OPINION NUMBER - 113
ADOPTED - 1988/05/13
SUBJECT - Campaign Financing/Conflicts of Interest; Expenditure of funds by Public Power Districts.
REQUESTED BY: Gene D. Watson, General Counsel, Nebraska Public Power District and Stephen G. Olson, Attorney for Omaha Public Power District.
QUESTION: May public power districts finance and participate in activities opposing the qualification or passage of a ballot question?
You have stated in your request for an advisory opinion dated April 18, 1988 that the Nebraska Public Power District (NPPD) and the Omaha Public Power District (OPPD) wish to engage in activity opposing the qualification or passage of a ballot question which, if approved by the voters, would result in Nebraska withdrawing from the Central Interstate Low Level Radioactive Waste Compact. You state that in 1980 Congress passed the Low Level Radioactive Waste Policy Act which requires that states become responsible for the disposal of low level radioactive waste generated within their borders. The Act requires each state to either establish its own low-level nuclear waste storage facility or participate in a compact of states for the purpose of developing such a facility. A group known as the Nebraskans for the Right to Vote Committee formed for the purpose of qualifying an initiative petition which would permit voters to vote for the withdrawal of Nebraska from the Central Interstate Low Level Radioactive Waste Compact. The petition also provides for making any low level radioactive waste site within the State of Nebraska subject to local voter approval.
According to your request NPPD operates the Cooper Nuclear Station and OPPD operates the Fort Calhoun Nuclear Station. These stations generate low level nuclear waste. If Nebraska is to participate in the Central Interstate Low Level Radioactive Waste Compact the cost of establishing a storage facility will be spread among OPPD, NPPD, and four other low-level nuclear waste generators in the other states belonging to the compact. If Nebraska withdraws from the compact, a site will need to be established in Nebraska and the cost of that is forty million dollars. In addition, you express concern that the local voter approval provisions of the initiative create either the possibility or the probability that a disposal facility site in Nebraska would never be approved. You state that the current disposal options of NPPD and OPPD expire in 1996 and there must be a waste disposal site either in Nebraska or within the boundaries of one of the states of a compact to which Nebraska belongs by that time. You therefore wish to be able to oppose the qualification or passage of the ballot question since you believe it could have a tremendous effect upon the rate payers. Specific activities in which you wish to engage are:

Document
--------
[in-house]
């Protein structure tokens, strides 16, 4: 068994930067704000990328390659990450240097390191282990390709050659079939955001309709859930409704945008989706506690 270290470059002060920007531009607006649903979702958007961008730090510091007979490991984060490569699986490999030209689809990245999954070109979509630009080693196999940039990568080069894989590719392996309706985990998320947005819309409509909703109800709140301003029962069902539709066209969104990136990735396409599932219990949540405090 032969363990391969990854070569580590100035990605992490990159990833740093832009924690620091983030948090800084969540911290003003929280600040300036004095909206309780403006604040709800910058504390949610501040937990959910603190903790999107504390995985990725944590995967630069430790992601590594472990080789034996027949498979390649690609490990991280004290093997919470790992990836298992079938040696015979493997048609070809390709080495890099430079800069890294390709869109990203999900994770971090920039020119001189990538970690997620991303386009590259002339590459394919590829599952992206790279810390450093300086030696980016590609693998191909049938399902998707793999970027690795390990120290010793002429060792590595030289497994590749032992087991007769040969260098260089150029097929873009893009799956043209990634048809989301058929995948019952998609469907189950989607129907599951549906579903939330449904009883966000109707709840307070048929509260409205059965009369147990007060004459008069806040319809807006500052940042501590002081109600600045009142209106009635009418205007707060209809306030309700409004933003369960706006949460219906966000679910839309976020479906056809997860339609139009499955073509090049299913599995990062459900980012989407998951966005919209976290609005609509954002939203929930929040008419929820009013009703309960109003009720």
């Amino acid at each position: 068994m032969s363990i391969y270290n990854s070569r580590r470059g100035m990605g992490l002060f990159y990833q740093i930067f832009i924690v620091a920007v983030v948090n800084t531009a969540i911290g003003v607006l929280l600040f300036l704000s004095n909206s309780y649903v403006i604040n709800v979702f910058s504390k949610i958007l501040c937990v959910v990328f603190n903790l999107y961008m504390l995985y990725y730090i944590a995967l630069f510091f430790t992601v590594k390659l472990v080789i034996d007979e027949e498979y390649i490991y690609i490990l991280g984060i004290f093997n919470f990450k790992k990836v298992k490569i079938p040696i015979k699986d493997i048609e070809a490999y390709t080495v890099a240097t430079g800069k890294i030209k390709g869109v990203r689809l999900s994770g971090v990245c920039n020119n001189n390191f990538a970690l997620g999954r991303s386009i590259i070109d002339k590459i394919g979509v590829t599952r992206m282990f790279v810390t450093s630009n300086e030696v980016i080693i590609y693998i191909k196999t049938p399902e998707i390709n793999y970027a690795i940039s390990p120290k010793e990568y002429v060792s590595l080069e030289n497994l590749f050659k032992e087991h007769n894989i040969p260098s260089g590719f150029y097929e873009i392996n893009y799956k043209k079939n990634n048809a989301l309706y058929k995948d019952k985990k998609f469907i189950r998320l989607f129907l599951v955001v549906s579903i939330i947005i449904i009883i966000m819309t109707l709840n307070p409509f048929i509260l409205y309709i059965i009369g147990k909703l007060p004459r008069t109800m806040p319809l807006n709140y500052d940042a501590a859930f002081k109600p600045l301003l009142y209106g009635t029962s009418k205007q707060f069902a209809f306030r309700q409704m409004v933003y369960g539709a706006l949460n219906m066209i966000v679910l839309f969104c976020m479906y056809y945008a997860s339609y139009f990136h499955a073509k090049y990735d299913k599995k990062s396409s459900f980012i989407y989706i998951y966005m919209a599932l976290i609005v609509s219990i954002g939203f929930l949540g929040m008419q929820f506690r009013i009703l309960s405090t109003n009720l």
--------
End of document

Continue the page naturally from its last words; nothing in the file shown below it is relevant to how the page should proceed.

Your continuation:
1. Providing employees and sponsoring others to speak in opposition to the proposed ballot question:
2. Publishing and distributing information opposing the proposed ballot question;
3. Hiring a campaign management firm to provide direction and support services for the Districts' opposition to the proposed ballot question;
4. Hiring a public relations firm to provide direction and support services for the Districts' opposition to the proposed ballot question;
5. Advertising in opposition to the proposed ballot question.
The Nebraska Accountability and Disclosure Commission has consistently taken the position that public funds may not be used to support or oppose candidates or ballot questions. See Advisory Opinions 68, 82, 89, 95, 111 and 112. These opinions have been based upon the provisions of Section 49-14,101(4) which state that "no public official or public employee shall use personnel, resources, property, or funds under that individual's official care and control, other than in accordance with prescribed constitutional, statutory, and regulatory procedures . . .". Public power districts are by statute both public corporations and political subdivisions of the State of Nebraska.
Thus, the funds which the power districts generate are public funds.
NPPD and OPPD take the position that expenditures in opposition to this ballot question are in accordance with prescribed statutory procedures. They cite several statutes including 70-642.03 which states:
Every public power district shall make out a statement in writing, verified under oath by an officer of the district, and file the same with the Secretary of State on January 1, 1946, for the period covering the year 1945, and on the first day of each three months thereafter, setting forth in detail each and all sums of money and other things of value contributed, disbursed, expended or promised by such district, since the date of the last report, in connection with any and all elections concerning their properties or in advertising or publicity campaigns designed to affect legislation.
The request states that this statute shows that the Legislature considered the property of public power districts being involved in political activities regarding ballot questions that affect the district's business and properties.
The Commission finds that the activities and expenditures proposed by NPPD and OPPD in their joint request for an advisory opinion are within the authority granted to the public power districts under Nebraska law and that such activities and expenditures are not prohibited by Section 49-14,101(4).
Adopted by resolution of the Commission on the 13th day of April, 1990 pursuant to an Order of the District Court of Lancaster County requiring the amendment of Advisory Opinion #113 as originally adopted on May 13, 1988.